One of them was the president of the college, who staged an intervention on me. He laughed and said he still had his 3 x 5 card with my acting out behaviors on it. He didn’t have to use it as I acquiesced and went to treatment. I was pleased to see him and offered another sincere thank you for his intervention.
As I started talking about the need for the recovery home, several audience members shook their heads in agreement. I then took a risk and asked volunteers to tell me what they thought about addicts and alcoholics.
One elderly gentleman said,
“They are homeless, don’t work, and are a drain on society.”
Another raised their hand and said,
“It’s people like them that are tearing our country apart.”
A third said,
“They are criminals, don’t have good morals, and smell.”
Well, that got the requisite laugh.
I then stated, “I am an addict and alcoholic.”
Opening Up the Dialog
Although the room got quiet, my admission opened up more questions, answers, and support, not just for the house but for addicts and alcoholics in general.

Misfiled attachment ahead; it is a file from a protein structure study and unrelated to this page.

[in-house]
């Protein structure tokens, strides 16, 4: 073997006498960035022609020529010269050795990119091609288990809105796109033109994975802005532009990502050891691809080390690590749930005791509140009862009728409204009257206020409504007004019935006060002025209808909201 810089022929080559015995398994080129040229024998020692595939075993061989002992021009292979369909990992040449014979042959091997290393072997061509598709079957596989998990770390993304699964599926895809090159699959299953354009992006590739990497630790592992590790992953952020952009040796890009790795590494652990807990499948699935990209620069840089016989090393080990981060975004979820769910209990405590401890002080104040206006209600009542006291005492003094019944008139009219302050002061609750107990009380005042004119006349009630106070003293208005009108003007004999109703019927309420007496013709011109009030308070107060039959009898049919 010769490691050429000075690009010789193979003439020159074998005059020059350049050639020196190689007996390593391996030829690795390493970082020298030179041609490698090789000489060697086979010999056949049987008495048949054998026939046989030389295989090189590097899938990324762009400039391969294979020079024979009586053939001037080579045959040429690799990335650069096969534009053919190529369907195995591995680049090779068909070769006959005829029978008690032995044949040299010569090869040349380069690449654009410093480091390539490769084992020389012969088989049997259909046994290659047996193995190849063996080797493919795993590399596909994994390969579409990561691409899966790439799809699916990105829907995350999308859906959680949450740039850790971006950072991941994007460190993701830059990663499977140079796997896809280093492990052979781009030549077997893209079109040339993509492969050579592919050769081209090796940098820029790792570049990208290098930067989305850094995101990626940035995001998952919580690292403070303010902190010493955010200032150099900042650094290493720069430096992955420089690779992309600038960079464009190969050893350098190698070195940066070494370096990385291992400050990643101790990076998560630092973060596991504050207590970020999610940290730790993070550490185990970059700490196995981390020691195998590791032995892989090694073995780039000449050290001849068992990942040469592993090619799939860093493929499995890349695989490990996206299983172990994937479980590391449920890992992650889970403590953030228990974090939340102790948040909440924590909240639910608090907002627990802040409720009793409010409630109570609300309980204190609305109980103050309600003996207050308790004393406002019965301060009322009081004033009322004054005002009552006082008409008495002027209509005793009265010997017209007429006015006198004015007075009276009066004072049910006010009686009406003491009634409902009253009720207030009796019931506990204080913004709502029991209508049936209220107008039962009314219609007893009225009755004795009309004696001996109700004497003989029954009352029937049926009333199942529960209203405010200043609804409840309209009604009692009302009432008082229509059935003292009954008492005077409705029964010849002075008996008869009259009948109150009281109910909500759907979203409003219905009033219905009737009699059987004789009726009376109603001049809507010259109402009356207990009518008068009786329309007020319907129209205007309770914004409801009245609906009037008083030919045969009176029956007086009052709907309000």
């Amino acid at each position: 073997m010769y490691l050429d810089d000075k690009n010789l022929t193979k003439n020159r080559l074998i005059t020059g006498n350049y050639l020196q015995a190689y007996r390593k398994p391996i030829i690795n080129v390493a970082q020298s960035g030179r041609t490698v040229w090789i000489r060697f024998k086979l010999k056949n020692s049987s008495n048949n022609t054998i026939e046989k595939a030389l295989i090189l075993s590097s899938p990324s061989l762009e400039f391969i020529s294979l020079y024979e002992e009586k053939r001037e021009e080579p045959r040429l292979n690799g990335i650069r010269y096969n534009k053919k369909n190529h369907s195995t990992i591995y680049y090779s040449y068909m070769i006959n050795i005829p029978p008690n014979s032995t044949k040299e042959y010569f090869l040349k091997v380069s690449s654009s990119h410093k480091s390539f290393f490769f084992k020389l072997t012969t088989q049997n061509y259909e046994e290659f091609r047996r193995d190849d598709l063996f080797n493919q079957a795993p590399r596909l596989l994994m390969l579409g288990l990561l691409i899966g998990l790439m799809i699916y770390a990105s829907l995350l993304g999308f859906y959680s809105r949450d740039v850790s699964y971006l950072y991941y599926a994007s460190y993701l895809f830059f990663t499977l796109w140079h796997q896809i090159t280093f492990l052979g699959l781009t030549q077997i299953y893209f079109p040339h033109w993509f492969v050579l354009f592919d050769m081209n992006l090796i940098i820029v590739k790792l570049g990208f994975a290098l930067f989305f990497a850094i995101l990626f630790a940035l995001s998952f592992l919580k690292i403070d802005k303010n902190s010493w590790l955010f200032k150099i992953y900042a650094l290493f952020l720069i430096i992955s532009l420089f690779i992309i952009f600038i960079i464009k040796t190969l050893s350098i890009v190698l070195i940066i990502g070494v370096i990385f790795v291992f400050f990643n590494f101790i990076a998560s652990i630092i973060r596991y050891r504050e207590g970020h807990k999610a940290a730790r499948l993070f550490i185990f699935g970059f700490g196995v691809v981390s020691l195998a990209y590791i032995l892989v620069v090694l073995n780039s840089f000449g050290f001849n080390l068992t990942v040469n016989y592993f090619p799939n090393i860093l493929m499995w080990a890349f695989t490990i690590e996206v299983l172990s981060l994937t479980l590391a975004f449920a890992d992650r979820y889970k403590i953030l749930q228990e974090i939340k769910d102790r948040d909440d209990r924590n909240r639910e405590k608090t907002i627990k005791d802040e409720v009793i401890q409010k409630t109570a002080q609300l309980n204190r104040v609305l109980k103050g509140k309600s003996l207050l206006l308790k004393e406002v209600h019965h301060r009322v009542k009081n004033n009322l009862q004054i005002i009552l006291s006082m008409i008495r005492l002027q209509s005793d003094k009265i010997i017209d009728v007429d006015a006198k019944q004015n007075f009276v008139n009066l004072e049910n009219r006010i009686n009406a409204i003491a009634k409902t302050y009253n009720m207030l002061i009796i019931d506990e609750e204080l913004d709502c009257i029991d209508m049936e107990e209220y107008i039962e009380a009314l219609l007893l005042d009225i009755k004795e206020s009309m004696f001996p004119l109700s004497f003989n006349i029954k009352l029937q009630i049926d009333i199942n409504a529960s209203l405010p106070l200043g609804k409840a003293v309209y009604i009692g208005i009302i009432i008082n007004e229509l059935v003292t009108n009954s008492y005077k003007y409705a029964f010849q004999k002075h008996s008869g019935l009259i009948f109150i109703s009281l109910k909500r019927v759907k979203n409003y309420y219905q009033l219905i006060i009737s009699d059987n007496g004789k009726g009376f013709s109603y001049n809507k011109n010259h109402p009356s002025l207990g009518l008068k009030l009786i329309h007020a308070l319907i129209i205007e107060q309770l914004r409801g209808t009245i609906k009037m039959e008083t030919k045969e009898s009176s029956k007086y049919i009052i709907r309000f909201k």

And just like in 1994, we need to continue the discussion, use every opportunity given to us to discuss the realities of recovery, and stop contributing to the stigmas, attitudes, and actions that prevent people from getting treatment and shouting out loud.
When we remain anonymous, people don’t know what recovery looks like and how people change.
Challenge: Are You Still Anonymous?
- What are you doing in your sphere of influence to talk about recovery?
- Do you use Facebook, Twitter, or blog about addiction and recovery?
- Are your actions aligned with authentic recovery?
- Do you support organizations that promote recovery?
Let me know in the comments. I would appreciate knowing what others are doing to overcome the silence of addiction and recovery.
Writing and recovery heal the heart.
Marilyn L. Davis is the Editor-in-Chief at From Addict 2 Advocate and Two Drops of Ink. She is also the author of Finding North: A Journey from Addict to Advocate and Memories into Memoir: The Mindsets and Mechanics Workbook, available at Amazon, Books A Million, Indie Books, and Barnes and Noble.
Your Turn to Help Someone
How something is said is just as important as what is said. How you write about addiction and recovery can touch someone in ways my words can’t. So consider a guest post today and help someone who is struggling. Thanks.
If you’re ready to quit being anonymous, consider writing a guest post for fromaddict2advocate. There can’t be enough of us writing that recovery works.